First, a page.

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Old 12-14-2007, 03:08 PM   #1
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Grout, caulk, and inside shower corners

Question in a nutshell: What is the most correct way of handling grout at a change of plane in a shower, particularly at inside corners?

I've done some searching in the advice forum and in the Liberry, but I have only found bits of an answer, not anything comprehensive in one place. I think I've figured it out, but a number of folks have contradicted my answer, including a few local "pros", so I'm asking people I trust.

What I think the answer is:
  • General rule: Don't grout in corners. Leave them open and caulk instead.
  • Partial exception 1: Outside corners are a lot less sensitive. If you have a stable structure, you might get away with grout here, but it isn't "right".
  • Partial exception 2: If your substrate is a contiguous mud box instead of a board product, it may be stable enough to let you use grout in the corners, but this also isn't "right".

The only part of that I'm certain of: "It's industry practice to caulk at any change of plane". As an amateur, that really doesn't tell me enough.

Background story: I have a glass tile shower that I did myself. I was told that glass has extra susceptibility to flexing, so I should pay extra attention to caulk rules. When I grouted, I used a dental tool to rake the grout completely out of the inside corners. After the grout was well cured, I went back and filled the corners with caulk. I grouted the outside corners along the top of the curb on the reasoning that it's a solid mud curb so the grout shouldn't crack, and if it does it'll be because I have much bigger problems. I haven't seen any problems yet, but it hasn't been finished long enough for me to say there won't be.

I've never really been happy with the color mismatch between the caulk and grout, but I've now seen other jobs that didn't have that problem, so I'm wondering if the caulk color was mislabeled and have investigated replacing the caulk. However, when I started looking for a color match, local "experts" started popping out of the woodwork and telling me I'd done it all wrong. Things I've heard:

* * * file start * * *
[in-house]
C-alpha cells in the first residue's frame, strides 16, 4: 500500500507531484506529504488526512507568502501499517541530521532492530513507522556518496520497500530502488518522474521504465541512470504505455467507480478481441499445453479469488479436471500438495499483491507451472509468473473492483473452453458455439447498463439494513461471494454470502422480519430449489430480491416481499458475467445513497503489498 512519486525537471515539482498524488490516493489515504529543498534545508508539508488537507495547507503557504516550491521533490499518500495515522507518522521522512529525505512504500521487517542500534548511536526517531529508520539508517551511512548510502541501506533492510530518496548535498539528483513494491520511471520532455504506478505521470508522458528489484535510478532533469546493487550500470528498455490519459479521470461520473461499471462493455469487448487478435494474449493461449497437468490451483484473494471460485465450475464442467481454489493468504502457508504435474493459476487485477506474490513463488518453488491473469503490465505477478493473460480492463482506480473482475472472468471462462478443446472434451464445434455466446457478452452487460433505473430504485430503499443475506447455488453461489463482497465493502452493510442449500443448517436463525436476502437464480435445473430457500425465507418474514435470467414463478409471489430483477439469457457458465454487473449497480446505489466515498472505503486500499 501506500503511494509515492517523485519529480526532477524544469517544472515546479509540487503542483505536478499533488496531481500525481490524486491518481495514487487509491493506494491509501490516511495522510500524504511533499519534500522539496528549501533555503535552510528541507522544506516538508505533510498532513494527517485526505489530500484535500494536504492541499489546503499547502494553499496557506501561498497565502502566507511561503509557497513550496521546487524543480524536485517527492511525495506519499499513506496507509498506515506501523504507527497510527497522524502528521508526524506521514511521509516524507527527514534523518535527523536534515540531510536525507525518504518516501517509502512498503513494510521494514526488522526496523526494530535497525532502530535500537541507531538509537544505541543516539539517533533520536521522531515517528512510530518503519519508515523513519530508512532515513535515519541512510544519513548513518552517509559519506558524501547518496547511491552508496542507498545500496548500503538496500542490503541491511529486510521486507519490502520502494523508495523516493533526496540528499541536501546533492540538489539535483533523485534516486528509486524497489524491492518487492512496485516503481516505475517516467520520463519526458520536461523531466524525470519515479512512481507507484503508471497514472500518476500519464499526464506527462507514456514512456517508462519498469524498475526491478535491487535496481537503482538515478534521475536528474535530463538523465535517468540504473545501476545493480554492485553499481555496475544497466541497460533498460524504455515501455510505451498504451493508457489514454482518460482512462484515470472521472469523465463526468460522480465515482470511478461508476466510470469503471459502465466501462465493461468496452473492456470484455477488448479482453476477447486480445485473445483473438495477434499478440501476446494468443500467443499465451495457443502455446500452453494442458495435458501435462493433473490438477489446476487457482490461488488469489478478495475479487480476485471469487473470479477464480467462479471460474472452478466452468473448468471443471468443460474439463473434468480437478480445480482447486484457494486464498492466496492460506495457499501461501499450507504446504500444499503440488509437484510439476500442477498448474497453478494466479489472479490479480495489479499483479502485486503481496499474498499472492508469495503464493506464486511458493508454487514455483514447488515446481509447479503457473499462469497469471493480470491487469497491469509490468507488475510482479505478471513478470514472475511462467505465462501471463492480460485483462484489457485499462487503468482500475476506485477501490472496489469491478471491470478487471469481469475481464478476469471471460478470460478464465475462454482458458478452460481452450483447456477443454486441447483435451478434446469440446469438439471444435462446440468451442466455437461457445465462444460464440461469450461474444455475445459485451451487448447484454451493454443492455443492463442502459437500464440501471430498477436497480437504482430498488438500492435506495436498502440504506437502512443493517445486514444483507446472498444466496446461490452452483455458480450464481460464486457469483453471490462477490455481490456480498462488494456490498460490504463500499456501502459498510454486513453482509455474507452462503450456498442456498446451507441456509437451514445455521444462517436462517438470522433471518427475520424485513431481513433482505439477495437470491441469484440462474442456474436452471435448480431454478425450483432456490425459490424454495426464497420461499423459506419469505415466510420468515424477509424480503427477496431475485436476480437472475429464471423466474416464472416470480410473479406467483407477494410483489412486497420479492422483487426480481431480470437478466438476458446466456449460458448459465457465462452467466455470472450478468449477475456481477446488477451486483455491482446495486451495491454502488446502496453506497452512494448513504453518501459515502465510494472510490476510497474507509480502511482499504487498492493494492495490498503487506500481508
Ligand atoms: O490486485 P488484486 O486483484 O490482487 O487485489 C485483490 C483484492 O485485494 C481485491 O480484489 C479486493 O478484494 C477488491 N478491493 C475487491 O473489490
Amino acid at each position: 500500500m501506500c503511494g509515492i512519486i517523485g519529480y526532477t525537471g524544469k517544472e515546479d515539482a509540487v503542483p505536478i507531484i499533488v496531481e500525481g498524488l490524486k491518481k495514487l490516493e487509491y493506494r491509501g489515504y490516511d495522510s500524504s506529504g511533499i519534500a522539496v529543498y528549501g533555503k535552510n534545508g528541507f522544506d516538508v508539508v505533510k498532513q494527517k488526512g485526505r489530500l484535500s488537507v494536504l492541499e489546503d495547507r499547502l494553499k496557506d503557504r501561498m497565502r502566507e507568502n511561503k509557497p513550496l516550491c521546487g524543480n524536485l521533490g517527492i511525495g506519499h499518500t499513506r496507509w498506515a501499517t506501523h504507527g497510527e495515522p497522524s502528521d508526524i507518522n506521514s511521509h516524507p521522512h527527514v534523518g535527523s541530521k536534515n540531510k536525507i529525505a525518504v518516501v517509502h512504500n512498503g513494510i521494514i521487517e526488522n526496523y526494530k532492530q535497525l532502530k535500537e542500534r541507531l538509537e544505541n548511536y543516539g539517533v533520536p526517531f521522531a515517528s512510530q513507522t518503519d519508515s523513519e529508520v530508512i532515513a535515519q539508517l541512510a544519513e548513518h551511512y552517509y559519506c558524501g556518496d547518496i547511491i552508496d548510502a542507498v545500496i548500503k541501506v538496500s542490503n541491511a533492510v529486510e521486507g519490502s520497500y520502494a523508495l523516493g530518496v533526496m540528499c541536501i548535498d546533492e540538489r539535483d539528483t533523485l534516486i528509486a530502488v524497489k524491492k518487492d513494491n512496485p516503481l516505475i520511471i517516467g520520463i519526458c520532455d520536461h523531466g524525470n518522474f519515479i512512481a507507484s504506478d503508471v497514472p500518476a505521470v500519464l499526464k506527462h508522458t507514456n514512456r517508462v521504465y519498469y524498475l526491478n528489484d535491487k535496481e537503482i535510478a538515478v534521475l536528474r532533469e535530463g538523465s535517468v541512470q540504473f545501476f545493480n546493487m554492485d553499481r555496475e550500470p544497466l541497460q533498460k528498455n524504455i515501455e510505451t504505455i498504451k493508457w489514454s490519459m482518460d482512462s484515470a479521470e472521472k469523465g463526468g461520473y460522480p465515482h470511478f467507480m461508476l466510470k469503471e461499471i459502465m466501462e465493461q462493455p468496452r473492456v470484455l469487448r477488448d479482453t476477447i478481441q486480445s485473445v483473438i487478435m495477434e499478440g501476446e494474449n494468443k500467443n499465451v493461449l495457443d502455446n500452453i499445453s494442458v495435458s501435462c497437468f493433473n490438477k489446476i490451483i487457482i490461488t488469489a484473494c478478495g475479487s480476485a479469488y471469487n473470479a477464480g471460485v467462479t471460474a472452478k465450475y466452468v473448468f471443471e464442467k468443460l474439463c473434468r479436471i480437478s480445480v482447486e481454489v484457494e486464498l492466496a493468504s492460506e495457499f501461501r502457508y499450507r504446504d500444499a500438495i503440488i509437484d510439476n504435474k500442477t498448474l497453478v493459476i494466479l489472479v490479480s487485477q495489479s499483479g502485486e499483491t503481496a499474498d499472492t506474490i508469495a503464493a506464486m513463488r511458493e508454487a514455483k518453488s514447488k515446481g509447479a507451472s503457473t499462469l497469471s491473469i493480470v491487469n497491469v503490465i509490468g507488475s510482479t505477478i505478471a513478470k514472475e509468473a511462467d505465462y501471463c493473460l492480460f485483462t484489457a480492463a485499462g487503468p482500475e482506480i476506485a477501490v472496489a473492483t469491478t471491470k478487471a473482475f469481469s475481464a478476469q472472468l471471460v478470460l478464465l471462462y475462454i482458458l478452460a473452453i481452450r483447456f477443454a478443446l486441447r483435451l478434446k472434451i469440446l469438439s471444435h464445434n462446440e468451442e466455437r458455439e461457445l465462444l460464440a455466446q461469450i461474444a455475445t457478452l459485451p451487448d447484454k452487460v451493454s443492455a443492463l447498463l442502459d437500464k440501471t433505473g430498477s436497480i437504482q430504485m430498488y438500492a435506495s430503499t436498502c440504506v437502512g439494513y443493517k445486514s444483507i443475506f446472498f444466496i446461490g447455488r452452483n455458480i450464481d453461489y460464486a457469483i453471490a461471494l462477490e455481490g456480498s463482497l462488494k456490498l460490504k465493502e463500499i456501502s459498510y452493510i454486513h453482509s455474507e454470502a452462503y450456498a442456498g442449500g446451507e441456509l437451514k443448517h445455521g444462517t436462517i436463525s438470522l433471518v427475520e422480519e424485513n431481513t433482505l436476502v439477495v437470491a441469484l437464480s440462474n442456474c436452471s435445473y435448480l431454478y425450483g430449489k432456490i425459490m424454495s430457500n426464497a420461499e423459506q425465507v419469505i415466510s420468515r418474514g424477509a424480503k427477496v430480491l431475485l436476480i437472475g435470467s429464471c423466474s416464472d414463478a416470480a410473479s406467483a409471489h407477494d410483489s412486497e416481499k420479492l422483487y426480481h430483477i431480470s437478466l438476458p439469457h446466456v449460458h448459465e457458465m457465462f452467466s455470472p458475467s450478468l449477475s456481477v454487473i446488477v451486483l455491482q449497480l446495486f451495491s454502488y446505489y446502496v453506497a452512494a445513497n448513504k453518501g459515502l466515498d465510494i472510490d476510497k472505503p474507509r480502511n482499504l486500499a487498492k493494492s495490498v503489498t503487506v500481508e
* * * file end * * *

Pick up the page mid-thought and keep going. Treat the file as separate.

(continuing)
"You should have put grout in the corners. You only use caulk at joints with dissimilar materials like where tile meets preformed shower pans."

"Grout in the corners is fine if you just put a thin bead of caulk over it. If it does crack, the caulk prevents mildew from growing in the crack."

"You aren't supposed to grout the corners, but everyone does because it's hard not to, and customers complain if you don't. You might get hairline cracks, but it'll hold up fine."
They've generally said I was a fool for raking out the whole corner. Now I doubt what I thought I knew before. On top of that, I'm now planning for a second bathroom, a much more ambitious project, and would really like to know the right answer before I start.

So, what is the proper way of handling shower corners? I'm hoping for a complete answer from the pros that not only helps me, but that we can point later newbies toward as a reference. If you want to add a description of your techniques to make it easier or when you think the rules don't apply, that's wonderful too.

Two obvious follow-on questions:

If outside corners should be caulked, how do you handle outside corner tiles, the kind that wrap around the entire outside corner at least an inch or two along both walls/planes?

Is the answer the same for dry environments such as a tile floor with a few tiled steps, or is it accepted just to grout and live with the cracks since they won't be wet and growing mold?

Thanks to all for putting up with this.
Eric Sobocinski
DIY Junkie

Last edited by esobocinski; 12-14-2007 at 03:18 PM.
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Old 12-14-2007, 04:30 PM   #2